Tuesday, July 1, 2008

Car Safety Continues

I am obsessed – I admit it. Or obsessive?

Yesterday as I was leaving work (my office space is above a Trader Joe’s) I noticed that the woman who parked in my parking space left her dog in her black BMW with the windows cracked maybe 3 inches. The air quality was terrible yesterday – it was hot and humid – easily in the 80s with a humidity percentage of 78. My car felt like an oven. I felt compelled to park and find her in the store and tell her that she was putting her dog’s health in jeopardy. Let me assure you I was not warmly received.

For you caring and dog savvy folk out there I KNOW car safety is a no-brainer, but for a lot of the “mainstream” dog owning public it apparently is not.

So, please forward this to friends and family who might not be aware they need to be educated.

From the Humane Society of the United States website:

“On a warm, sunny day windows collect light, trapping heat inside the vehicle, and pushing the temperature inside to dangerous levels. On an 85-degree Fahrenheit day, for example, the temperature inside a car with the windows opened slightly can reach 102 degrees within ten minutes. After 30 minutes, the temperature will reach 120 degrees. At 110 degrees, pets are in danger of heatstroke. On hot and humid days, the temperature in a car parked in direct sunlight can rise more than 30 degrees per minute, and quickly become lethal.”

A relatively recent (2005) Stanford University Medical Center study titled, PARKED CARS GET DANGEROUSLY HOT, EVEN ON COOL DAYS…., found that on days with a high of 72, the temperature in a car can spike to 96 degrees.

“Their results, published in the July issue of the journal Pediatrics, showed that a car’s interior can heat up by an average of 40 degrees F within an hour, regardless of ambient temperature. Eighty percent of the temperature rise occurred within the first half-hour.”

Even scarier, this study found that leaving the a/c on in your car only delays the temperature spike by 5 minutes!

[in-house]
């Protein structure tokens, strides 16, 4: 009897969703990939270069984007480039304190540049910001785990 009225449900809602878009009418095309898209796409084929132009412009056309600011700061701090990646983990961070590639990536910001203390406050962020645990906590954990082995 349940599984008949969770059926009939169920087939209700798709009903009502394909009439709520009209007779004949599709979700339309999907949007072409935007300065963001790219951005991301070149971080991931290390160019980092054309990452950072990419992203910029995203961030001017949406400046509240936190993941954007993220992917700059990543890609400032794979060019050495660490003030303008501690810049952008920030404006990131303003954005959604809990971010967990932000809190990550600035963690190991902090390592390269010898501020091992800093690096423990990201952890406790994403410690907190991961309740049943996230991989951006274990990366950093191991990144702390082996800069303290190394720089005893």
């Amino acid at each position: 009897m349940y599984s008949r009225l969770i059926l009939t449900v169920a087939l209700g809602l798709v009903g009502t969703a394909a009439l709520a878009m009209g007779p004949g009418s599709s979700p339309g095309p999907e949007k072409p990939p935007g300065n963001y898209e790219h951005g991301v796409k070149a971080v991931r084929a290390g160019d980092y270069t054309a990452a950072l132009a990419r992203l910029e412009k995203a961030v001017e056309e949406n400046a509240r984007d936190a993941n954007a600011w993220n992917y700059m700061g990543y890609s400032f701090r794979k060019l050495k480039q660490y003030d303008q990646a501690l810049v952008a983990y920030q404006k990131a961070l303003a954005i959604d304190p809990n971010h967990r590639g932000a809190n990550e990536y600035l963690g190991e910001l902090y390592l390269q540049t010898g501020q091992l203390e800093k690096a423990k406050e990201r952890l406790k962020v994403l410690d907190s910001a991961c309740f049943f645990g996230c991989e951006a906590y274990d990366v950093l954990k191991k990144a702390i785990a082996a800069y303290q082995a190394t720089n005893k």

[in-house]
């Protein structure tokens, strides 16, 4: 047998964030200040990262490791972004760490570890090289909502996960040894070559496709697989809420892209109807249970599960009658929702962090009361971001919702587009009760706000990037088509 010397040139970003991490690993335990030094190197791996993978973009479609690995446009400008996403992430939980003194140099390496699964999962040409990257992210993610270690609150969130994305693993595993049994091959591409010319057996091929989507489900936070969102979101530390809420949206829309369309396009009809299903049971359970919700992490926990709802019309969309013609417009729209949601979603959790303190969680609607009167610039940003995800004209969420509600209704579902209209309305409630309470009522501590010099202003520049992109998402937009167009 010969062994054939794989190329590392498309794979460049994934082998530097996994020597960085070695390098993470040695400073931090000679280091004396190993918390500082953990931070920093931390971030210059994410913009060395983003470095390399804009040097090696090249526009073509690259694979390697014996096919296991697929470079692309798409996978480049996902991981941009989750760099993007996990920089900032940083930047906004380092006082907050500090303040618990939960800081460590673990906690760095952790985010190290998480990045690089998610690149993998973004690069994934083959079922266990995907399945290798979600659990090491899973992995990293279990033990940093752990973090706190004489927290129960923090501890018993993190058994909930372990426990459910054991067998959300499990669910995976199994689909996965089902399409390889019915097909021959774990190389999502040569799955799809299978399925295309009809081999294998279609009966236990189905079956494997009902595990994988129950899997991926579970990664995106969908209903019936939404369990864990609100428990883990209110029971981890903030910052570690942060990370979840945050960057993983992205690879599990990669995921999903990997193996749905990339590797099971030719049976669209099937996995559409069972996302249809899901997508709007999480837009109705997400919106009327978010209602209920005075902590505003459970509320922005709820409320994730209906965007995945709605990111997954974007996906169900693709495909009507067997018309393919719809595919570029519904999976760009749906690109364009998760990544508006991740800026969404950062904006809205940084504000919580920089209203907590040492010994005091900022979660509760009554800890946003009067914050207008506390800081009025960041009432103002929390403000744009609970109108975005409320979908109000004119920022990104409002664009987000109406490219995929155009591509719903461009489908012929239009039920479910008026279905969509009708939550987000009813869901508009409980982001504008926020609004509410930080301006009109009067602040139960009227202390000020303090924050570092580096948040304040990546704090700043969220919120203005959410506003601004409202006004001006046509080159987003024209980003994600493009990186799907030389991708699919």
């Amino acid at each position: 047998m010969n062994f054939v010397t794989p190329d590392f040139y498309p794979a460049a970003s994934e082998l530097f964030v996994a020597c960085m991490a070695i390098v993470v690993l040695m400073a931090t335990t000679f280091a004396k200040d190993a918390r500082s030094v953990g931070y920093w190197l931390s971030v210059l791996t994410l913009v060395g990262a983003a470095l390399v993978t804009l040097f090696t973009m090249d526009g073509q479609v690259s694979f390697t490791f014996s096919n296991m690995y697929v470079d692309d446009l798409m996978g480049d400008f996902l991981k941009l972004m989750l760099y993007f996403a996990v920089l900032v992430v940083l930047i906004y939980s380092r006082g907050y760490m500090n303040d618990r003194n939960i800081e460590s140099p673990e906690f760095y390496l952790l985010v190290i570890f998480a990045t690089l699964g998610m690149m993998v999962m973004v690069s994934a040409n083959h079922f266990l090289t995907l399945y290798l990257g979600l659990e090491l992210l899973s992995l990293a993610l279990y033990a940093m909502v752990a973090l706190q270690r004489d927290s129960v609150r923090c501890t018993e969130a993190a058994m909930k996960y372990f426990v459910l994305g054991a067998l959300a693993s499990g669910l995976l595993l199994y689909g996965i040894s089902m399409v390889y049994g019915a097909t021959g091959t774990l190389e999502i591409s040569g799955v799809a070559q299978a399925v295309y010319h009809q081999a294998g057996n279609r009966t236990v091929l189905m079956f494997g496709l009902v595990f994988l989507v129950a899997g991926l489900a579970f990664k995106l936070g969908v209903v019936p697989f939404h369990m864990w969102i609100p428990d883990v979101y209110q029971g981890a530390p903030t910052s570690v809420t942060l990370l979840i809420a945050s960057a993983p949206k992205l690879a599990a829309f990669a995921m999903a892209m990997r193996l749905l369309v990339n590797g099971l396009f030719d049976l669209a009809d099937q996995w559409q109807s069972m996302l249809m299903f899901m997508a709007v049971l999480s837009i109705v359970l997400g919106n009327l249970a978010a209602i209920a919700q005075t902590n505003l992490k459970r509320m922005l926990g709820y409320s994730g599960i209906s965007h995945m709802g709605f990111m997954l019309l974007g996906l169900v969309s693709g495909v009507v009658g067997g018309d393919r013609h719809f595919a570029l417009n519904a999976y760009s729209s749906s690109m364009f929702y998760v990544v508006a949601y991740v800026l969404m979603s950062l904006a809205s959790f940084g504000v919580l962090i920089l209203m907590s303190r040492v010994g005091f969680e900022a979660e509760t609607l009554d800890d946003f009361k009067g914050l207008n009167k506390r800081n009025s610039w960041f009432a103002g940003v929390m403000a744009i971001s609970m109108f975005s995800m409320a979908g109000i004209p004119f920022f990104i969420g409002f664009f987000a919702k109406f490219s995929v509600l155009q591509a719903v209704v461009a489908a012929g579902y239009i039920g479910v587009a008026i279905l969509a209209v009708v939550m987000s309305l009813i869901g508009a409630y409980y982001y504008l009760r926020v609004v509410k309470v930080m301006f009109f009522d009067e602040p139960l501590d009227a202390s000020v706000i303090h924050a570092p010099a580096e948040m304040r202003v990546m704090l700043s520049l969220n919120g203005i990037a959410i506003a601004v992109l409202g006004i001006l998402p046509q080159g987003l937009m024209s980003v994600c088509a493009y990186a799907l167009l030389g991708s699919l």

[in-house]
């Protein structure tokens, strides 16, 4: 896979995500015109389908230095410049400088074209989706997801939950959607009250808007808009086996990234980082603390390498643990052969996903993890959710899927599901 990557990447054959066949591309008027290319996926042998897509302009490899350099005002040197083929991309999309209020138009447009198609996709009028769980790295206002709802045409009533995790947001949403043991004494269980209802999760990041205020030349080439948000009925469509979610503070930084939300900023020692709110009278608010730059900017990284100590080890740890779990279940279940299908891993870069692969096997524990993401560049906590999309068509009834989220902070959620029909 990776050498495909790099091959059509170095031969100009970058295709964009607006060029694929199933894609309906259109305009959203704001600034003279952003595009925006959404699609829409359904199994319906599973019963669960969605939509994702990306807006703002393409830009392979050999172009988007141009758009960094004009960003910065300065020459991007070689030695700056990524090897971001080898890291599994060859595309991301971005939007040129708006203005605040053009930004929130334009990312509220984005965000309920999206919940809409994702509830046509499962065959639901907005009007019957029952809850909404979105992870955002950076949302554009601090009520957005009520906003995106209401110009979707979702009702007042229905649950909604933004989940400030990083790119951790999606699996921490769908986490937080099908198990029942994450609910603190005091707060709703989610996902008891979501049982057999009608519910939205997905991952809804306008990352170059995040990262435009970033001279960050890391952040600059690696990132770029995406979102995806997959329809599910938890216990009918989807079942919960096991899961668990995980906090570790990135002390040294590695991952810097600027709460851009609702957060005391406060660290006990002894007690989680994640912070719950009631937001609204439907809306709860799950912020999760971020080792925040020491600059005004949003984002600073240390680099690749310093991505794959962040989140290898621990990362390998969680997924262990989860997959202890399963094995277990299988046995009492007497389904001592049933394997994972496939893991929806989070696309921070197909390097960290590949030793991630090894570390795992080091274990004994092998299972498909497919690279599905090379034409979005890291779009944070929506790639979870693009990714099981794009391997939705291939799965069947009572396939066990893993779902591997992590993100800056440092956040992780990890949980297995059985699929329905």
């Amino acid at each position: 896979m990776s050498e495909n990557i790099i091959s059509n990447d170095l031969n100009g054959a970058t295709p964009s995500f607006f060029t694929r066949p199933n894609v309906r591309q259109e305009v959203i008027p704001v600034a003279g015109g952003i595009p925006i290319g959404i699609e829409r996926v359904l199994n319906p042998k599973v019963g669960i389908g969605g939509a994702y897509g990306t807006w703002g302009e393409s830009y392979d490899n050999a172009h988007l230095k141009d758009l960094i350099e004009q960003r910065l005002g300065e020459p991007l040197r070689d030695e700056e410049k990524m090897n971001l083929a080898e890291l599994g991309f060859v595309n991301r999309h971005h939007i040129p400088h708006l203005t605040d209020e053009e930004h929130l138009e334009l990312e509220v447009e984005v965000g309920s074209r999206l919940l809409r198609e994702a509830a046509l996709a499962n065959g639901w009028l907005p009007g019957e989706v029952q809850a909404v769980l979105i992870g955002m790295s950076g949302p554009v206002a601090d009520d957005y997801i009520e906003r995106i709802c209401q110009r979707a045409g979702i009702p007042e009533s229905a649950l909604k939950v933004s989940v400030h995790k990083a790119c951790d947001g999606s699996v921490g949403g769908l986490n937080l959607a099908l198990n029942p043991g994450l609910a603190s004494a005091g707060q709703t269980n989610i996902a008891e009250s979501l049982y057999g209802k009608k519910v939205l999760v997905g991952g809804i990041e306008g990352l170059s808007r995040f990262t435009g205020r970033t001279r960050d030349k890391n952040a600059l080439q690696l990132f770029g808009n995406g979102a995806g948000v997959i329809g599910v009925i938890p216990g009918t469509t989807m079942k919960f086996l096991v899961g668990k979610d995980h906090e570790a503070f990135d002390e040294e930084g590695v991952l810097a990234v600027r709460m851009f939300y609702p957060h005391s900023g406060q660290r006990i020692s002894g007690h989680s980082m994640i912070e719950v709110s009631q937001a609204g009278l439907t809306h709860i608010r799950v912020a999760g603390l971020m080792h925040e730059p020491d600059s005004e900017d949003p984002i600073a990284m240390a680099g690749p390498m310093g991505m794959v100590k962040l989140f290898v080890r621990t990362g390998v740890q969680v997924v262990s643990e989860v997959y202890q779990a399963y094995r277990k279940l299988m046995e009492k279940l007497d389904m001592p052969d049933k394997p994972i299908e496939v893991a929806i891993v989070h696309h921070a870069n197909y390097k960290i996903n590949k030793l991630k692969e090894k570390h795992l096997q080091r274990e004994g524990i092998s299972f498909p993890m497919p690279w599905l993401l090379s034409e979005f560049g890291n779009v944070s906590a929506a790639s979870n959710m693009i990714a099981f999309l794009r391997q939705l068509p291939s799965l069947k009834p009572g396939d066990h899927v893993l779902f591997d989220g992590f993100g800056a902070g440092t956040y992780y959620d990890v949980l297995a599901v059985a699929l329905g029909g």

From the San Francisco State University Department of Geosciences Study (2007) HYPERTHERMIA DEATHS OF CHILDREN IN VEHICLES:

Average elapsed time and temperature rise
10 minutes ~ 19 deg F
20 minutes ~ 29 deg F
30 minutes ~ 34 deg F
60 minutes ~ 43 deg F
1 to 2 hours ~ 45-50 deg F
“Cracking” the windows had little effect
Vehicle interior color probably biggest factor

From the Animal Protection Institute Study HOW HOT DO CARS GET:

Dogs do not have the best cooling system – this is a fact. “Panting and drinking water helps cool them, but if they only have overheated air to breathe, dogs can suffer brain and organ damage after just 15 minutes.” [HSUS]

Please be smart – do not leave your dog in the car unattended with the windows cracked on a hot day. You wouldn’t consider leaving a child, would you?

For more information, and even professional flyers, consider visiting http://www.mydogiscool.com/.

Thanks for listening!


Liz said...

Good for you-hopefully the woman will think twice next time.

I wish it were more like Europe, where dogs are more welcome in shops. I used to walk the dog to the post office, but then I couldn't bring him in. I would tie him up outside, but be worried the entire time that he would get loose or someone would take him. There's no reason a well-behaved dog shouldn't be allowed in places like the post office.

FYI-next earthdog training session is in Gardner July 12th. Also a trial is scheduled for July 26-27 in Brimfield.

Cat, Tessie, & Strata said...

Now one of us needs to do a post on things we -can- do when we have to leave a dog in the car for a few minutes -- shade panels, crate fans, cool water, etc.

And with the popularity of ACs, people often don't realize that the dog that is in a 65-degree house 23 hours a day isn't going to take a 95-degree toasty car as well as a dog that hangs around in an 85-degree house to begin with. (There was a mention of this in CR, where they talked about getting dogs used to heat before trialing in the summer.) I've always credited this with why Tessie does so well (compared to other dogs) in the heat.

I don't understand why people insist on having a "car buddy" when they do errands. I see dogs in cars all the time at the parking lot of the pet store, and many times the owners are not shopping at our store (the only place on the strip where dogs are welcome). I get that many dogs love the car, but if you aren't going somewhere dog-friendly, I don't get it...

OT: The "I"-letter hurricane this year is going to be Ike! Thought I'd let you know. Maybe he'll speed up to tropical storm level?

Jules said...

Liz: I will definately see you on the 12th. I am bringing carmen!

Cat: I agree a post on ways to keep your dog cool would be worthwhile. Hmmm....

And very interesting poitn about dogs getting acclimated to a certain temperature. It makes total sense.

And, I can NOT believe the "I" hurricane is going to be called Ike. I am going to break into storm coverage!! Maybe it is a sign! ;-P